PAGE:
Four years ago, University Archivist Nicholas Graham noticed a photo that was mislabeled on a flyer. It was a photo of abolitionist and physician Martin Robison Delany, but someone had labeled it as poet George Moses Horton, the namesake of Horton Residence Hall.
Graham said the photo is still being inaccurately used today. This common mistake misrepresents the legacies of both Horton and Delaney and exemplifies the importance of thorough and accurate research, Graham said.
George Moses Horton was born around 1798 in Northampton County. When he was an infant, his slave owner moved him and his family to Chatham County, but he traveled to Chapel Hill regularly to sell goods that his farm produced, Graham said.
At the time, UNC was just emerging as a school.
“There were less than 100 students and maybe a dozen faculty,” Sarah Carrier, a North Carolina research and instructional librarian, said.
Graham said Horton would interact with the students — and once they realized that he could compose wonderful acrostic poems, they started paying him for them.
He had not yet learned how to write, so Horton would orally share poems with the students, eventually earning him the name “the Black Bard,” Carrier said.
Graham said Horton saved up money to buy his own freedom, but his owner refused the money and kept him in captivity. At one point, he wrote to the then-president of UNC, asking that he purchase him away from his enslaver. The University president refused the request.
Because Horton was enslaved, his life and literary work were undervalued, Graham said. At the time, only the rich and influential could afford to have their photos taken. Horton was not one of those people, so there are no known photos of him.
Delany — the subject of the photo often shown as Horton's likeness — is often known as a founder of Black nationalism. He was the first African American field officer in the U.S. Army and worked for the Freedman’s Bureau after the Civil War.
Delany founded "The Mystery," one of the earliest African American newspapers, and produced "The North Star" with Frederick Douglass. He briefly attended Harvard Medical School in 1850 but was dismissed after three weeks due to petitions from white students.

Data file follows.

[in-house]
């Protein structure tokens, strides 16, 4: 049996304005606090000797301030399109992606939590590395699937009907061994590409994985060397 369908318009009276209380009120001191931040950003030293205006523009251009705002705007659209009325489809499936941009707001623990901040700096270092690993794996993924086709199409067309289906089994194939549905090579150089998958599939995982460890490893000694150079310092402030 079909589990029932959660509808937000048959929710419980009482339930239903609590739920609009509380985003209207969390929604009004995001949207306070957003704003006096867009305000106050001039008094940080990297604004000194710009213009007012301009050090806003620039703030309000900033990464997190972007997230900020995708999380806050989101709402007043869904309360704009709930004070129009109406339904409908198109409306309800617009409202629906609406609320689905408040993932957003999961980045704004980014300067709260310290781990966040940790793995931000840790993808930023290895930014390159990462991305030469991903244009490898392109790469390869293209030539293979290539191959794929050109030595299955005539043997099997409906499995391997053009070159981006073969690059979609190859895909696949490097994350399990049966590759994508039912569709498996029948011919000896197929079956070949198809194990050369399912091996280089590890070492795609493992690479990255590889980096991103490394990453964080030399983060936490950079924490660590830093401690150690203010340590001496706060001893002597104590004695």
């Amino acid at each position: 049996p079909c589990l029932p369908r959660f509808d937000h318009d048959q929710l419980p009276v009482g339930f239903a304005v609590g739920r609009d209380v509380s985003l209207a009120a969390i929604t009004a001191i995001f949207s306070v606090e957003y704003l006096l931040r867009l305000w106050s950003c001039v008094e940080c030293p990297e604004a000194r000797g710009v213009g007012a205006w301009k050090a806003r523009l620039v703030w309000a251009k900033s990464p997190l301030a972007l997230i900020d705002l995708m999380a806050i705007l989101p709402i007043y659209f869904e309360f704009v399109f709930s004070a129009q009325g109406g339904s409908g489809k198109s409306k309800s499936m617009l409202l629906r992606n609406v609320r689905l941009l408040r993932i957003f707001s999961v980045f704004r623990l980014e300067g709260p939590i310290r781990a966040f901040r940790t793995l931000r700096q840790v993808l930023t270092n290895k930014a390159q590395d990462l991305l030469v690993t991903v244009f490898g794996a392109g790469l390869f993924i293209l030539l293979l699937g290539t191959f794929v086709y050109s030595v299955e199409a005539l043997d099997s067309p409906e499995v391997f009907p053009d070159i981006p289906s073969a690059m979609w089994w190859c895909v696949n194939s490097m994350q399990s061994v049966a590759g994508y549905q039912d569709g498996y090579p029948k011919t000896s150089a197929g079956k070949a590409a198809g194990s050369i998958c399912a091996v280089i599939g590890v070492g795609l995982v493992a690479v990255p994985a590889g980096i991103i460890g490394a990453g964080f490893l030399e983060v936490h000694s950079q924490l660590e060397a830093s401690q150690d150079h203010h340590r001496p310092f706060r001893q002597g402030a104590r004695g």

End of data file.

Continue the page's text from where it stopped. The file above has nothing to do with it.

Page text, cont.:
Although Horton and Delany were contemporaries, there is no known connection between the two, Graham said.
“It is important to talk about people such as George Moses Horton — who aren’t respected in their lifetimes — to tell their stories with accuracy and the respect they deserve,” he said.
Even though people are using the photo with the intent of honoring Horton, it ultimately does both him and Delany a disservice, Carrier said.
“Horton is a very important example, exercise, in critical thinking and information literacy," Carrier said. "We want students to not only access our collections, but also learn to do research and assess the facts of the matter to decide if the source is even appropriate, and understand notions of bias."
Eliza Richards, a professor in the Department of English and Comparative Literature, is compiling, transcribing and annotating all of Horton’s known works for UNC Press.
She said many of these works are held in Wilson Library Collections. The project’s working title is “The Collected Writings of George Moses Horton: A Critical Edition.”
This project is challenging, Richards said, as Horton’s work is scattered across the personal collections of the people who commissioned him and because most of his experiences are undocumented.
With the help of her students who will be credited for their contributions, Richards said she plans to complete the edition in December.
Graham, Carrier and Richards said fact verification is incredibly important in the world of academia.
When researching, Richards said that students should be suspicious.
“The question is what is the quality of this information, and how do you assess the quality of this information?” she said.
When discussing historical figures, they said it is important to make sure that the information is accurate.
“We should be more active in recognizing this remarkable person — other remarkable people," Richards said. "It’s a very teachable history and a learning experience for everybody."
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